Investment edge that money cannot buy 

In my role, I naturally get pitched lots of research-related investing products: Credit card transaction data, satellite imagery to track retail parking lots, anonymized e-mail receipt—and so on. Some of these tools may have utility (particularly for early stage investors or short-term traders) but for the long-term investor, there’s ultimately two sources of edge that money simply cannot buy: time—and passion for the research itself. 

Selecting Companies to Research, a short yet compelling essay by The Rational Walk, explores these themes. “If you are more concerned with the size of your portfolio in 2030 than at the end of the third quarter of 2022, it logically follows that your research process should be different than for someone who needs to beat the S&P 500 over the next ten weeks,” he writes. “The main point I am trying to make is that individual investors have the luxury of considering themselves to be primarily business analysts. This attitude creates long-term optionality because it allows investors to act quickly and with conviction when opportunities arise.”

“Perhaps most importantly, taking the approach of a business analyst allows the investor to follow companies that he or she finds intellectually interesting. I firmly believe that it is almost impossible to successfully study or follow a business that one finds mind-numbingly boring. If you are an analyst working at a fund, you might be given a sector of the economy to cover. It doesn’t matter if you find that sector interesting or not — it is your job to cover it. Individual investors with a long-term mindset have no such constraints. You can look at what you find interesting and select companies that you will be motivated to follow over the long run.”


The mental model for holding a generational winner 

“When holding a generational company, a big winner that you expect to multiply in value over the coming years and decades, it is in my view pointless to develop a terminal value scenario and present value this to today.” This excerpt from Fallacy Alarm’s long-form essay about Tesla (yes, we own it—did you not know?) is a smart articulation of what it truly takes to hold a generational compounder—and not get shaken off along the way. One of the most painful mistakes as an investor is to sell something too soon, simply because the price went up (or down) a lot in a short amount of time.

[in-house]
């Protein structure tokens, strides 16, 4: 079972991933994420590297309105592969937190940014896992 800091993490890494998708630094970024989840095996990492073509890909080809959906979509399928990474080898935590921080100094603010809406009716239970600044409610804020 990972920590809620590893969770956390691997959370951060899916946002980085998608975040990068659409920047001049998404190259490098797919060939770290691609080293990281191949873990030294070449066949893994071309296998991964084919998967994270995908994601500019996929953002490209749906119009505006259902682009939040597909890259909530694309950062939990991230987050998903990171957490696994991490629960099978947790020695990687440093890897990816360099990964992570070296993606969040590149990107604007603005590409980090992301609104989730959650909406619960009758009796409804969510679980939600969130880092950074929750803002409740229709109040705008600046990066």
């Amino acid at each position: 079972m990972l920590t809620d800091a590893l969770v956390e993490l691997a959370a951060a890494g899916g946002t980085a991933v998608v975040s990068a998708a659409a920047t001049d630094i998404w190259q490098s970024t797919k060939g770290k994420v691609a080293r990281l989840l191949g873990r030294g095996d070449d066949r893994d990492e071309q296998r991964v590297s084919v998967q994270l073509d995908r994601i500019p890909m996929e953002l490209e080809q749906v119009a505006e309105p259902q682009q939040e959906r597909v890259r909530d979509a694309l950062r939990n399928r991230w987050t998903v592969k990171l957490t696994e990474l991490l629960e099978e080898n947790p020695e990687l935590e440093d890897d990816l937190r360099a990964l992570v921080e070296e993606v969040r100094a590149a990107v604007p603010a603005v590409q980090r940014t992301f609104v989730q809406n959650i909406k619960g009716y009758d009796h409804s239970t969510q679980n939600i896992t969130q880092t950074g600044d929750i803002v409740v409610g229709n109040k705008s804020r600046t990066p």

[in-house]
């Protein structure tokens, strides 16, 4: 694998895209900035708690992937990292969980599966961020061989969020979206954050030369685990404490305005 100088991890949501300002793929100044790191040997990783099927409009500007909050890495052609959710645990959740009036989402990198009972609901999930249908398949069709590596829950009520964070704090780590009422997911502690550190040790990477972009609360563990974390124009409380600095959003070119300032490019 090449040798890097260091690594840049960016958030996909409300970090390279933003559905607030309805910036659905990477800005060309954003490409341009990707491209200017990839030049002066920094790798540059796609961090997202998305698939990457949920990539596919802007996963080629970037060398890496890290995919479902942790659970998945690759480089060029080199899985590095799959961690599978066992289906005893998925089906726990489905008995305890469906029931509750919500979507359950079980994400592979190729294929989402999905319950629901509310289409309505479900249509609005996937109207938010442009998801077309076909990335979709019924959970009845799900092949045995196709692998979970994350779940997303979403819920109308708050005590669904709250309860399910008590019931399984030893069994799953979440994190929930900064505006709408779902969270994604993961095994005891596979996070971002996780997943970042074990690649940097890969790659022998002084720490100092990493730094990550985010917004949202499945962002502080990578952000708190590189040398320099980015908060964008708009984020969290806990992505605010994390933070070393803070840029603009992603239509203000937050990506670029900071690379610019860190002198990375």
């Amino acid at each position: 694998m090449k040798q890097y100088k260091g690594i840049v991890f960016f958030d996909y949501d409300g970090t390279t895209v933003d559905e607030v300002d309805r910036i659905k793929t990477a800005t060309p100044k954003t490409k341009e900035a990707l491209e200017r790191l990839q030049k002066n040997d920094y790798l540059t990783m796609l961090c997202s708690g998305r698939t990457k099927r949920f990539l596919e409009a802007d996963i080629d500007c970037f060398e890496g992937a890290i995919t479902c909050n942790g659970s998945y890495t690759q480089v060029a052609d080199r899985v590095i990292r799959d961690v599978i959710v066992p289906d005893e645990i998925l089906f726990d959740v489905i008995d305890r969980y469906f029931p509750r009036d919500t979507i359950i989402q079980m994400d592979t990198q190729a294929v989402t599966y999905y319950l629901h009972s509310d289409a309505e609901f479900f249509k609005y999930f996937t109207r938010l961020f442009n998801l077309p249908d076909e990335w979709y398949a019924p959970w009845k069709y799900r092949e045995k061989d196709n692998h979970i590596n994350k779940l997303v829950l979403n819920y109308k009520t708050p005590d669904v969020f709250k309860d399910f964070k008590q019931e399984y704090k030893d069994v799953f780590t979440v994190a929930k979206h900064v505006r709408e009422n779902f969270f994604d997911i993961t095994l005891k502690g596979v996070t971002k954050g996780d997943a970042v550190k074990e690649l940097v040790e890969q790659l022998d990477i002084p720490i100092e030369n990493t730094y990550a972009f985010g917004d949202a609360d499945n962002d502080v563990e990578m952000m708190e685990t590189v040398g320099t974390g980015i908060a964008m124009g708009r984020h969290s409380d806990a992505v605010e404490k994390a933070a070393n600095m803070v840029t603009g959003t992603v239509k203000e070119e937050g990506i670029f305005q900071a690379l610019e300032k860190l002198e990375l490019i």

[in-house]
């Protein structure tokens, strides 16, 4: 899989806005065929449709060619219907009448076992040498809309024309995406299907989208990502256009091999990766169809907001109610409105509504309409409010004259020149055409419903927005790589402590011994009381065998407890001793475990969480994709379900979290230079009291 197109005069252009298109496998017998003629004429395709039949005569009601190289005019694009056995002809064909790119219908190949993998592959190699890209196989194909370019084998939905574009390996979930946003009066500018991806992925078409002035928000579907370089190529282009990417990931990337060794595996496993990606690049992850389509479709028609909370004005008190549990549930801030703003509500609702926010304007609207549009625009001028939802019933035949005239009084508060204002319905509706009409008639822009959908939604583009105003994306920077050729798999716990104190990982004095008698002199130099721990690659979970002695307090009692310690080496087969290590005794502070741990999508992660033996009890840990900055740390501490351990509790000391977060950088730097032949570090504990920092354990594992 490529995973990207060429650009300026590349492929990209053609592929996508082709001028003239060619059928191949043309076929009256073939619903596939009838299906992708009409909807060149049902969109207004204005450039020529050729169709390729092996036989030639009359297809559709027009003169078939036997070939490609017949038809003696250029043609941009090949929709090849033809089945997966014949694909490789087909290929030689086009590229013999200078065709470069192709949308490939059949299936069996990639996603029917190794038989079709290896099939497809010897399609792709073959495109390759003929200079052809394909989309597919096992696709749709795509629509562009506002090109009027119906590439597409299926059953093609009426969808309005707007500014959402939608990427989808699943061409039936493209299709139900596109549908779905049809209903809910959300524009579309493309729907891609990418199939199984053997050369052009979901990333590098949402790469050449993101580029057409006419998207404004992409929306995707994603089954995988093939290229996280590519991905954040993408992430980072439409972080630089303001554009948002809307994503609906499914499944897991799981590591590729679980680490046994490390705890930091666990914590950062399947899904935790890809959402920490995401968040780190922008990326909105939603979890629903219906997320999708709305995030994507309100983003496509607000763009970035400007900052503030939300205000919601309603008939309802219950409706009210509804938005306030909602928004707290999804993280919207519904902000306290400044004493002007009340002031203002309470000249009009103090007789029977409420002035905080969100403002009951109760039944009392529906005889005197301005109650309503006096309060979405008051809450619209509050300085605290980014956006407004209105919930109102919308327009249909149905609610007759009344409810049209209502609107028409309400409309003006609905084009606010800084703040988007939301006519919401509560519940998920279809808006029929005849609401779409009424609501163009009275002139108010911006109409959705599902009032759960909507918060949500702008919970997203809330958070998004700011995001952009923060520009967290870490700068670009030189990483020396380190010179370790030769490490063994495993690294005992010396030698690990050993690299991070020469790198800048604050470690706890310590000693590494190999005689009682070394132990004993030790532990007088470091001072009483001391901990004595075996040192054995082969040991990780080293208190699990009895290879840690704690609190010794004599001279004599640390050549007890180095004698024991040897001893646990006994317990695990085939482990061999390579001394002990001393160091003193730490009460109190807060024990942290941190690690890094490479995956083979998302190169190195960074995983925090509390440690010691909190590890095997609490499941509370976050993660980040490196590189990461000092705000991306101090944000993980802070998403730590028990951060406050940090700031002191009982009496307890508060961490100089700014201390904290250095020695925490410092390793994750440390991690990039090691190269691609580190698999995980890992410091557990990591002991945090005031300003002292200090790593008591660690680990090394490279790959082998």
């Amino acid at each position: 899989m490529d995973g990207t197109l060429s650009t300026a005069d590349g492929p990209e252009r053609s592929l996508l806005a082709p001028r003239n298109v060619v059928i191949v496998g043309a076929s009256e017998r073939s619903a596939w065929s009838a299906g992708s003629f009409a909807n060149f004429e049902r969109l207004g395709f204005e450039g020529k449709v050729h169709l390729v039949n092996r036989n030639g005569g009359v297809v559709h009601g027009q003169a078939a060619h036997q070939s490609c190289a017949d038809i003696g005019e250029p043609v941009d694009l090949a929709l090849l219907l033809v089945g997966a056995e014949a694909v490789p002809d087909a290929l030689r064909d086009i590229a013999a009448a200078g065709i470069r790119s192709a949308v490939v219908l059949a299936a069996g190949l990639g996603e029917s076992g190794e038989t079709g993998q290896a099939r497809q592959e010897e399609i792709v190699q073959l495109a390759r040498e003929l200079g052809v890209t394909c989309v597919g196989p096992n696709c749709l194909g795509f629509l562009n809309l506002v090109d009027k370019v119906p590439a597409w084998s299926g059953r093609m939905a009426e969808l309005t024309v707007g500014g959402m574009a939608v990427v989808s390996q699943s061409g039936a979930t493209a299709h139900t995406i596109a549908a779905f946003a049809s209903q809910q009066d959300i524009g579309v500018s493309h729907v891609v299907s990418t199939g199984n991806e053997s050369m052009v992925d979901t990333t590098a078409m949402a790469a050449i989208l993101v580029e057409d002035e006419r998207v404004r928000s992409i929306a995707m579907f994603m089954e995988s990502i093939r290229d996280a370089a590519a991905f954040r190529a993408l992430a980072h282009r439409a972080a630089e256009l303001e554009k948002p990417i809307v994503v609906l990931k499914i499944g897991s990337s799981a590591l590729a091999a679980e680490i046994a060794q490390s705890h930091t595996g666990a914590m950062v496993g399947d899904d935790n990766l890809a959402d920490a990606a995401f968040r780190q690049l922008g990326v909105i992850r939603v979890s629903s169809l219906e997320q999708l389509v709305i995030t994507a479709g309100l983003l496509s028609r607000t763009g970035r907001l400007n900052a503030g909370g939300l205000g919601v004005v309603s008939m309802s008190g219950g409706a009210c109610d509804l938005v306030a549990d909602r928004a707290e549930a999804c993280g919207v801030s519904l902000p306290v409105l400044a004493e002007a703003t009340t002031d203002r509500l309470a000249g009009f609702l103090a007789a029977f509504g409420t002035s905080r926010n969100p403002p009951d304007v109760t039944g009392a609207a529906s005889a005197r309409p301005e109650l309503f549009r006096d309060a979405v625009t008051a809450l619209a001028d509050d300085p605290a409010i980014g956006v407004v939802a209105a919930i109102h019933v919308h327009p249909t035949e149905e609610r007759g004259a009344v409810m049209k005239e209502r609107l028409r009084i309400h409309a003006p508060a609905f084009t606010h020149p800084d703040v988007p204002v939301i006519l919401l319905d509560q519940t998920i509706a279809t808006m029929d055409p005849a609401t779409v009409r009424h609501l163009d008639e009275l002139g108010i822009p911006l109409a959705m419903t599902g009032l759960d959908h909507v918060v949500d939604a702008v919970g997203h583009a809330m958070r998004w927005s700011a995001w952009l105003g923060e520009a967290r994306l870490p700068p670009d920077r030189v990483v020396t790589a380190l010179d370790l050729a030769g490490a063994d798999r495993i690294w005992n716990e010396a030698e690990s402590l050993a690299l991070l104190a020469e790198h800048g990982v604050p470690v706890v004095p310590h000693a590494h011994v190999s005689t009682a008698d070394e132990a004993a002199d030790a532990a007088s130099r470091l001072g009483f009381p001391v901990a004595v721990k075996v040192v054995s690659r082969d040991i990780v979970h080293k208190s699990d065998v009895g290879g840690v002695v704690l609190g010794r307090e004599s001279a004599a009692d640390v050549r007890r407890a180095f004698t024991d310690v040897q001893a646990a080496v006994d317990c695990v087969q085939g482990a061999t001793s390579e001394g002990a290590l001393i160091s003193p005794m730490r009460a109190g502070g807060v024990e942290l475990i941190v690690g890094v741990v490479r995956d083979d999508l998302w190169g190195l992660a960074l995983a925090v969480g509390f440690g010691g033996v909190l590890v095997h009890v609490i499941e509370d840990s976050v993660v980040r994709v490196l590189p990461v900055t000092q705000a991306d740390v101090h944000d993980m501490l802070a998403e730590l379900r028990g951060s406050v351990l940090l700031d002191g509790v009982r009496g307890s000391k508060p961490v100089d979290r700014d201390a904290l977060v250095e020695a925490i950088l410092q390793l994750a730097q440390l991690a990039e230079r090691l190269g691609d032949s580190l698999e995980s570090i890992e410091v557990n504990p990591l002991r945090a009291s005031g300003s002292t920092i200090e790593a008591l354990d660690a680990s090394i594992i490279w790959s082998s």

“If you valued Amazon in 1999, could you have foreseen AWS? If you valued Apple in 2005, could you have foreseen the rise of the iPhone, the most disruptive product of the 2010s which has an insane innovation cycle that is still unfolding? A big winner will look very different 10 years down the road than one you can envision today. The good thing about Tesla is that they have laid out their next 10y plan extremely transparently already which makes it much easier to build conviction than for Amazon for instance, where it is impossible to say whether they have another AWS in the cards or Apple where it is impossible to know how they will compete with Meta on augmented reality hardware.”


A few more links I enjoyed: 

“The central problem is that the world we have built has, over time, become an increasingly complex system prone to all kinds of stochastic behavior, non-linear relationships and ‘fat- tailed’ distributions. When I am asked about the future path of inflation, or war, or plague, my answer does not begin, ‘It’s complicated.’ My answer begins, ‘It’s complex.’”
“I have no idea how to find the perfect balance between internal and external benchmarks. But I know there’s a strong social pull toward external measures – chasing a path someone else set, whether you enjoy it or not. Social media makes it ten times more powerful. But I also know there’s a strong natural desire for internal measures – being independent, following your quirky habits, and doing what you want, when you want, with whom you want. That’s what people actually want.”
“We designed this example so that the level of investment, return on investment, and growth are identical for companies A and B. But the accounting differs because one invests in tangible assets and the other in intangible assets. The concepts are the same, but the communication is different. This is accounting aphasia. The central point of this report is to distinguish between ‘GAAP-losers’ and ‘real losers.'”

This information should not be considered a recommendation to purchase or sell any particular security. It should not be assumed that any of the investments or strategies referenced were or will be profitable, or that investment recommendations or decisions we make in the future will be profitable. This article contains links to 3rd party websites and is used for informational purposes only. This does not constitute as an endorsement of any kind. While Nightview uses sources it considers to be reliable, no guarantee is made regarding the accuracy of information or data provided by third-party sources. Nightview Capital Management, LLC (Nightview Capital) is an independent investment adviser registered under the Investment Advisers Act of 1940, as amended. Registration does not imply a certain level of skill or training. More information about Nightview Capital including our investment strategies and objectives can be found in our ADV Part 2, which is available upon request.